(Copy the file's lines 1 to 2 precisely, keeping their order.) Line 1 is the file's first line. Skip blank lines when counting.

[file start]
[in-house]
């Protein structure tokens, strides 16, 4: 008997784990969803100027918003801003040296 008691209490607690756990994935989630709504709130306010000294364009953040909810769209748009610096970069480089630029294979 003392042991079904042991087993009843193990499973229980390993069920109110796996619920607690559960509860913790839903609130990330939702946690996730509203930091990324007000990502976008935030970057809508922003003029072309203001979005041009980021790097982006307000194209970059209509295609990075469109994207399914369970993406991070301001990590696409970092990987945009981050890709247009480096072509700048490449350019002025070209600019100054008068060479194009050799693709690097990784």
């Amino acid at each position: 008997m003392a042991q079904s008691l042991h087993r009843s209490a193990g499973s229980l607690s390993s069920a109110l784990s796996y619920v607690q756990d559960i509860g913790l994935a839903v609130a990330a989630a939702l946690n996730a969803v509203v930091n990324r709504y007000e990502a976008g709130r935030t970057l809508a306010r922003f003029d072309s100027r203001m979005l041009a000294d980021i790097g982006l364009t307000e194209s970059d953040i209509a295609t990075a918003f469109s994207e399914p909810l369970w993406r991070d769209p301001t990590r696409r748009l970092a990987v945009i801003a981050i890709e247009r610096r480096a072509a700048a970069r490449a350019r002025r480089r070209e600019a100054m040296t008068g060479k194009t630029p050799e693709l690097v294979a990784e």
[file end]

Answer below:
[in-house]
């Protein structure tokens, strides 16, 4: 008997784990969803100027918003801003040296 008691209490607690756990994935989630709504709130306010000294364009953040909810769209748009610096970069480089630029294979 003392042991079904042991087993009843193990499973229980390993069920109110796996619920607690559960509860913790839903609130990330939702946690996730509203930091990324007000990502976008935030970057809508922003003029072309203001979005041009980021790097982006307000194209970059209509295609990075469109994207399914369970993406991070301001990590696409970092990987945009981050890709247009480096072509700048490449350019002025070209600019100054008068060479194009050799693709690097990784």